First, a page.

NARCISSISTIC PERSONALITY DISORDER
This disorder is characterized by a pattern of grandiosity (in
fantasy or behavior), need for admiration, and lack of empathy,
beginning by early adulthood and present in a variety of contexts.
The term comes from the ancient Greek legend of Narcissus, who
according to the legend, fell in love with himself, after gazing
into a pool of water, and seeing his own reflection. While a
degree of Narcissism, or self love, is a vital aspect of healthy
psychological growth and development, the narcissistic personalty
is preoccupied with the self, without the accompanying self-
knowledge, and self-worth, and without the ability to develop close
loving relationships with others. The narcissist fails to see
beyond his or her own needs, and lacks emotional depth and the
capacity to care for others. Let's look at an example: Denise was
angry when she learned that her friend Bob had to cancel their
dinner date. Bob, obviously upset, tried to explain that his dog
had been hit by a car and might have to be put to sleep, but Denise
was unmoved. To her the inconvenience of having to break a date is
far more important to her than Bob's emotional distress over his
dog. Another key feature of individuals diagnosed as Narcissistic
is that they unrealistically expect special treatment from others.
Let's look at another example. Jim had gone out with Shelly for
several months before he decided to call it quits. Although
dissatisfied with the relationship, he liked the way Shelly took
care of his everyday needs. On the same day that Jim broke up with
her he asked her if she would wash a load of his clothes. Her
angry refusal came as a complete shock.
Dr. Otto Kernberg, M.D. Medical Director of the N.Y. Hospital-
Cornell Medical Center, and a leading authority on narcissism,
believes that the narcissist's difficulty in feeling love and
empathy for others stems directly from early experiences in infancy
and childhood - the time when the concept of self is first
developed. A mother who is both over-involved with the child, and
at the same time, in strange ways is callous, indifferent, and
aggressive, contributes very strongly to the development of this
disorder. These parents have difficulty understanding the internal
life of the child. They have difficulty enjoying the child in
terms of the child's own needs, and tend to use the child for their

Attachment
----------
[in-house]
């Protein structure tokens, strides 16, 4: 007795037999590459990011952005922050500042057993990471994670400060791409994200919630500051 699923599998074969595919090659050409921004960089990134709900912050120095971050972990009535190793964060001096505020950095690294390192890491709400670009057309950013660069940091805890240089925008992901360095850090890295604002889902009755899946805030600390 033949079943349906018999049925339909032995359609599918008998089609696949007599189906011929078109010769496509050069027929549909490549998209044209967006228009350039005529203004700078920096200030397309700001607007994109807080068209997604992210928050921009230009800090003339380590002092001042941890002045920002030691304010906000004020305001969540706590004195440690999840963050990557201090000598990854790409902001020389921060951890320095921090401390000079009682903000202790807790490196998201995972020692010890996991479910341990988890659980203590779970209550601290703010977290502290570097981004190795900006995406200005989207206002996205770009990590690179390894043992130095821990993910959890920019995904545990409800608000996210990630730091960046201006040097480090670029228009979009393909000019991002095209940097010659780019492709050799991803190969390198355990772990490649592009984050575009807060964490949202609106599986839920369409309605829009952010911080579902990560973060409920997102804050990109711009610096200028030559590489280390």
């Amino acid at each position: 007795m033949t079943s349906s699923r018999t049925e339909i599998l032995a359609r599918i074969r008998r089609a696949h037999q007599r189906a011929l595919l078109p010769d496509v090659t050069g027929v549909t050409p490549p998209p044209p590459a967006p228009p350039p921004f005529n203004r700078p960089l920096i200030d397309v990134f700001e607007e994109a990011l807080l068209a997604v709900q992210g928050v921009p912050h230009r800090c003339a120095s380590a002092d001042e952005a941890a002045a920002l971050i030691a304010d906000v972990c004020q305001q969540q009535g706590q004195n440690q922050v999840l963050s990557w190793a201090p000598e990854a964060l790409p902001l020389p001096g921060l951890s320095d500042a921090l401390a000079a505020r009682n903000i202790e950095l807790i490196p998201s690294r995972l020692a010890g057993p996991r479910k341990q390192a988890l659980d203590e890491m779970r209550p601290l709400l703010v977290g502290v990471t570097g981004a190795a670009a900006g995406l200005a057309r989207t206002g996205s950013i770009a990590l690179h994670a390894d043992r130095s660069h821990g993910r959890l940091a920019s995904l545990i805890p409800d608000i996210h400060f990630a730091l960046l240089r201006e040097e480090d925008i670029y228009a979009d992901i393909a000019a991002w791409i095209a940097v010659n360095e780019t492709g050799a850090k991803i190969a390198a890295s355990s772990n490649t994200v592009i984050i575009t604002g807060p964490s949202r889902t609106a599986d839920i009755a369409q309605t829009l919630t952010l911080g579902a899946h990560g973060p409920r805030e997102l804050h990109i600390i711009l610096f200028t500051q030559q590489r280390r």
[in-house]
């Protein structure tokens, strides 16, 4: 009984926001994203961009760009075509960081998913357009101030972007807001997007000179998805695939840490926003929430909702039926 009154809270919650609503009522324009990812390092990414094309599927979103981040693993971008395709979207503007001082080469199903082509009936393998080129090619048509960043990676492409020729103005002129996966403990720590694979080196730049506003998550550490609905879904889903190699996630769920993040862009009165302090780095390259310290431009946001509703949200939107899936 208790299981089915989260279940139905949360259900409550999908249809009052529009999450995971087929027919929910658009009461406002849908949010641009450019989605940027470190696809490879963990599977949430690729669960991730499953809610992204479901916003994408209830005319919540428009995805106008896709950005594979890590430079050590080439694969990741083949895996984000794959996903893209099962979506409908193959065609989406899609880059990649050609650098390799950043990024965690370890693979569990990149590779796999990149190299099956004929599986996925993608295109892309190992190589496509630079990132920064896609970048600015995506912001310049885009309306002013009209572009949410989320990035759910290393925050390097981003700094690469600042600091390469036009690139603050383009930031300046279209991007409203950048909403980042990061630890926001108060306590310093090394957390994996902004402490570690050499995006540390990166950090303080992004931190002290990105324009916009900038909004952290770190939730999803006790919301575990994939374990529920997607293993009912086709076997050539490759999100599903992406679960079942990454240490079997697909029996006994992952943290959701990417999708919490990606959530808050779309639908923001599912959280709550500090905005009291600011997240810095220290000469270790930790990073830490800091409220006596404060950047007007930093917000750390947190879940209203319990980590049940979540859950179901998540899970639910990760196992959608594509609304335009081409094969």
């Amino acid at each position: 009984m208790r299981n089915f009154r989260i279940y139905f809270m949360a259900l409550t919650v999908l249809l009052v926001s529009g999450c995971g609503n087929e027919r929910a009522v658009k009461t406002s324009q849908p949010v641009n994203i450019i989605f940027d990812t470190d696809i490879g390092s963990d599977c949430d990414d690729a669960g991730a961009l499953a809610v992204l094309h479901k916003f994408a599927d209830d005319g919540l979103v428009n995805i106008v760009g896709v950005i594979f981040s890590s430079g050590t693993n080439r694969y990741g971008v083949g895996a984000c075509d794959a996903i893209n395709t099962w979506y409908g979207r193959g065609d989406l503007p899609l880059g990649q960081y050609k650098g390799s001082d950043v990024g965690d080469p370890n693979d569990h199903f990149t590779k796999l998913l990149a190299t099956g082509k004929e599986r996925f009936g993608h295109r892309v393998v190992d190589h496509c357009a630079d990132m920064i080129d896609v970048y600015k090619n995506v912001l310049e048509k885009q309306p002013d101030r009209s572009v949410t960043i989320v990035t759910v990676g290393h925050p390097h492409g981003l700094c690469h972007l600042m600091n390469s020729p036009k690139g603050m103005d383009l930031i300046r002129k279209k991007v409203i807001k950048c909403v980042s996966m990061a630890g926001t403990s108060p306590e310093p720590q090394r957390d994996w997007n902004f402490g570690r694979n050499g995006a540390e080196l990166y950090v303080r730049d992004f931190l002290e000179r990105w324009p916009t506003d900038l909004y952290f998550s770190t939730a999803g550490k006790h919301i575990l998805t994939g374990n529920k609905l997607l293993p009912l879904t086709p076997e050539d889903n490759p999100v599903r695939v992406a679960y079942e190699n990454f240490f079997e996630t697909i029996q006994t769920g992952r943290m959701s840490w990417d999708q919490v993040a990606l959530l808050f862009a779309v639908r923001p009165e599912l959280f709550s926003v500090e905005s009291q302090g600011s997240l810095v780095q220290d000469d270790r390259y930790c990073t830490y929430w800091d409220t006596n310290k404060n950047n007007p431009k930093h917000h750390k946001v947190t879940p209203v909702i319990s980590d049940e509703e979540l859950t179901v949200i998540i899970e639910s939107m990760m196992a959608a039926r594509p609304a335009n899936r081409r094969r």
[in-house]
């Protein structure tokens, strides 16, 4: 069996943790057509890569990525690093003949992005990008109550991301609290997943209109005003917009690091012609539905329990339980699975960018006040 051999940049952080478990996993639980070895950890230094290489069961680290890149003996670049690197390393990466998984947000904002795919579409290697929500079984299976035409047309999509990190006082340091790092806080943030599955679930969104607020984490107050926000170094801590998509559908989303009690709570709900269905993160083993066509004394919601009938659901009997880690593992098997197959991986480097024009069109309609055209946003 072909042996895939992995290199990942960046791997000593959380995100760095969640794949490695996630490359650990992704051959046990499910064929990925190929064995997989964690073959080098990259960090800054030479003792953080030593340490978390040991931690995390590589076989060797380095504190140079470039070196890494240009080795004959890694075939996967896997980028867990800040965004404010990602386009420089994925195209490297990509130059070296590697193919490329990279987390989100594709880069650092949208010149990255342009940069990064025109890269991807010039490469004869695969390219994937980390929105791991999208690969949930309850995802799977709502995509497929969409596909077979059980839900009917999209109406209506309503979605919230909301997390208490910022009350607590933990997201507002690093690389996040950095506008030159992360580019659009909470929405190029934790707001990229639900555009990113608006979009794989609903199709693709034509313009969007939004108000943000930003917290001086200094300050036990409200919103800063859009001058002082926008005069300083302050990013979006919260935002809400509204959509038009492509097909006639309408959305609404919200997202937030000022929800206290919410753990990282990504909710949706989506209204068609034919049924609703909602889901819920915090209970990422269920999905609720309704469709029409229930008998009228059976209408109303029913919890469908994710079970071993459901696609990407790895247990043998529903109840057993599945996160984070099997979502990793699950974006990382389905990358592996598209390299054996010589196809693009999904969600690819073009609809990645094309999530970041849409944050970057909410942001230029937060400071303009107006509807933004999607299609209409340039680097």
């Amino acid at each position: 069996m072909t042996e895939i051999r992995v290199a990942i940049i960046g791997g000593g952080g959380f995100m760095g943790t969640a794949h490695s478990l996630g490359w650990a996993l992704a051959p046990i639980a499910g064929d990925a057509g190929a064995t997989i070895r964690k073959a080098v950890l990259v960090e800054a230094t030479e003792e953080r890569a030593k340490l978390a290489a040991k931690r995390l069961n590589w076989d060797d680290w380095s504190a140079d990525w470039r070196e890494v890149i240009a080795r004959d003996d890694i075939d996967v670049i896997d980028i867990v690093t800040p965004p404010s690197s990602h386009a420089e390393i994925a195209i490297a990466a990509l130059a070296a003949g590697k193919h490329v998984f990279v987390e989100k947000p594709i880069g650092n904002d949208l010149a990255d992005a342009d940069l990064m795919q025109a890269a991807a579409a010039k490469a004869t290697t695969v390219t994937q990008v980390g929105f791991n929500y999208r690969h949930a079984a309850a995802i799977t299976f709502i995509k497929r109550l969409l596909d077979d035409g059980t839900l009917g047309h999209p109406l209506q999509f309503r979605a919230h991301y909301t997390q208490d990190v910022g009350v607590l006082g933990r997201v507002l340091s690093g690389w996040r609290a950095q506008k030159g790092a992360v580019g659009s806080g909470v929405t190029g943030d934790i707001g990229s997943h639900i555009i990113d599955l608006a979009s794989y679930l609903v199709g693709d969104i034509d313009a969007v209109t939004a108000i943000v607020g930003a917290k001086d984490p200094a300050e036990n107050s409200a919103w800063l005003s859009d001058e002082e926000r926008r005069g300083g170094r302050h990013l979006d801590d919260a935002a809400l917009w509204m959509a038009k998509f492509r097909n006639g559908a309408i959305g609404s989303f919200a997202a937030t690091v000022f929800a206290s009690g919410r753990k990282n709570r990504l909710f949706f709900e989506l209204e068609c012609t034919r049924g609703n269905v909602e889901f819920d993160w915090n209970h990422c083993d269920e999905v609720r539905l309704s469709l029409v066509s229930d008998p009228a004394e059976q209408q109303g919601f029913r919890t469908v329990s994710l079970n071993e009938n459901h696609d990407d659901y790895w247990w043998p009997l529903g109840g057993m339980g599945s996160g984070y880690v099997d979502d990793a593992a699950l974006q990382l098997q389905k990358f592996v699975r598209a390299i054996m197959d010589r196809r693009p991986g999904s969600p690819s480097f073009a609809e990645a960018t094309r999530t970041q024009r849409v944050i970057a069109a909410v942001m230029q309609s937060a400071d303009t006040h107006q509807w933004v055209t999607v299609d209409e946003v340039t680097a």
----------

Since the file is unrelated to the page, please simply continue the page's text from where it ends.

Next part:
own self gratification. These parents may admire certain aspects of
the child but not love the child. This lack of genuine love in
childhood forms the basis of the narcissist's desperate search for
admiration throughout life. The young narcissist is so involved in
achieving admiration, the he or she fails to recognize that there
is a problem at all until much later in life. In childhood, and
adolescence, many narcissistic personalities tend to do very well.
They strive, seem ambitious, friendly, and get a good deal of
attention from others. Very often, they only become aware that
something is wrong with them, after years of difficult
interpersonal relations with others. They don't understand why
people don't like them; why they resent their selfishness. Only
later in life, when the external glitter wears off, do they begin
to understand that you either have mutual loving relationships, or
your life is very empty. At this point they are much more
treatable, since they have already experienced the failure of their
This diagnosis is usually made if 5 or more of the following are
1. A grandiose sense of self importance (e.g. exaggerates
achievements and talents, expects to be recognized as
superior without commensurate achievements).
2. Preoccupation with fantasies of unlimited success, power,
brilliance, beauty or ideal love.
3. A belief that he or she is "special" and unique and can
only be understood by, or should associate with, other
special or high status people.
4. Requires excessive admiration.
5. Has a sense of entitlement. For example her or she may Have
unreasonable expectations of especially favorable treatment,
or automatic compliance with his or her expectations.
6. Is personally exploitative. For example, he or she may take
advantage of others to achieve his or her own needs.
7. A lack of empathy. An unwillingness to recognize or identify
with the feelings and needs of others.
8. Often envious of others, or believes that others are envious
of him or her.
9. Shows arrogant, haughty behaviors or attitudes.
As with most character disorders treatment is often difficult.
The clients own personal motivation for treatment most often
determines the degree of success with psychotherapy. Individual
therapy that helps the client focus on an understanding and empathy
of how his or her behavior affects other is sometimes at least
partially successful. Group therapy, and sensitivity training,
have also been used to treat these individuals. The prognosis is
usually guarded, at best, and is very poor when the individual is
not self referred. Medications are seldom used to treat this Axis
II personality disorder.